Public Chargers Will Increase Driving Costs
FEBRUARY 22, 2021tags: Electric Cars
By Paul Homewood
The Mail seems surprised you will pay a lot more to charge your car at a public site than at home!
It does not seem to have occurred to the journalist that operators need to recoup the cost of the charger as well as the electricity used.
The table rather bears out my quick survey the other month, that suggested rates would be around 35p/KWh.
The only outliers are the two London sites at the top, no doubt reflecting higher costs there, and Ionity’s 350 KW charger. (We know that these superchargers are much more expensive to install, pro rata; so it is not surprising that drivers are expected to pay for the benefit of a quick charge).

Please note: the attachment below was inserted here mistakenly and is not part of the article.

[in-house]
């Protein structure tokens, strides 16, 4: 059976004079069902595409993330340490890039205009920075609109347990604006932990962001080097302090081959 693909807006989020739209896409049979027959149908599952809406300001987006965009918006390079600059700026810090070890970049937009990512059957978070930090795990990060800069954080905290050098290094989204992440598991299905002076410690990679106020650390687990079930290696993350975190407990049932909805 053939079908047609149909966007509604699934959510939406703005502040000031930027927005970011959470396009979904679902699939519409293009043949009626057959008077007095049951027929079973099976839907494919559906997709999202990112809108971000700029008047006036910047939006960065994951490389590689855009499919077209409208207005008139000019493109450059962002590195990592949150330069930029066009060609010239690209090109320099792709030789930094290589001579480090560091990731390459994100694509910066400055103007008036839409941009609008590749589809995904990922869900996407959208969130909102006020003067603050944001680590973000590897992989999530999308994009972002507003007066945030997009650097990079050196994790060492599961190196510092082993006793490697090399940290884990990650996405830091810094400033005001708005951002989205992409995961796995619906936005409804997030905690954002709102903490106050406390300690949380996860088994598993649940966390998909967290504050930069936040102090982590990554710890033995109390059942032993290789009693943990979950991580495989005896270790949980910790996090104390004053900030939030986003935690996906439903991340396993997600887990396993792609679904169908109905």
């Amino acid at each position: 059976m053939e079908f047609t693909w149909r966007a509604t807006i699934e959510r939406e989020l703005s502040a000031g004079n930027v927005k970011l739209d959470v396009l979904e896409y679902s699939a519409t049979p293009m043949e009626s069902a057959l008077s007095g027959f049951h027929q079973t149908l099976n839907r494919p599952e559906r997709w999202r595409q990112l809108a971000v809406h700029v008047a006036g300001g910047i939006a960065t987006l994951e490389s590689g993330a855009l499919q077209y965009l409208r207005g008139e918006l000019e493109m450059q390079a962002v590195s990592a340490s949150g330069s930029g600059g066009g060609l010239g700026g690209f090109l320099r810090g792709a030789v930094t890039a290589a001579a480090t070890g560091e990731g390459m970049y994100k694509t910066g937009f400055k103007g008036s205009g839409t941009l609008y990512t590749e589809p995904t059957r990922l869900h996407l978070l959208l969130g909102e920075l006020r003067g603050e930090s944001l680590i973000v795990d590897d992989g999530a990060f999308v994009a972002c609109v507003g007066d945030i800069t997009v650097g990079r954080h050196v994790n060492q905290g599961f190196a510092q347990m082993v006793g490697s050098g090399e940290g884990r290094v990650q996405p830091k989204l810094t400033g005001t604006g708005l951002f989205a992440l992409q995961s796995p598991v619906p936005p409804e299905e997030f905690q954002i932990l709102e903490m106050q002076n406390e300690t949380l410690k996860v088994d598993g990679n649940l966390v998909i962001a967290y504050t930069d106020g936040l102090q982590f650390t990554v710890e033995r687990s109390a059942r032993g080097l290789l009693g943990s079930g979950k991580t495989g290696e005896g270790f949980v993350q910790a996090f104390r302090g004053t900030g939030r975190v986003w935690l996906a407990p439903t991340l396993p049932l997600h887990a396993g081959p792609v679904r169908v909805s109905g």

At the bottom, BP Pulse charges 18p/KWh if you have a subscription (£7.85/month), or 25p otherwise. So there appear to be no offers under 25p/KWh without a sub.
A Nissan Leaf will do about 100 miles for a 40 KWh charge, so at 35p, this would cost £14, or 14p per mile. A petrol alternative would do about 50 mpg; excluding fuel duties, this works out at around £5, or 5p per mile.
In their Net Zero Plan, the Committee on Climate Change claimed that savings from buying and running electric cars would go part way to offsetting extra costs of decarbonisation elsewhere.
Clearly for anybody who regularly needs to use public chargers, this is adding insult to injury.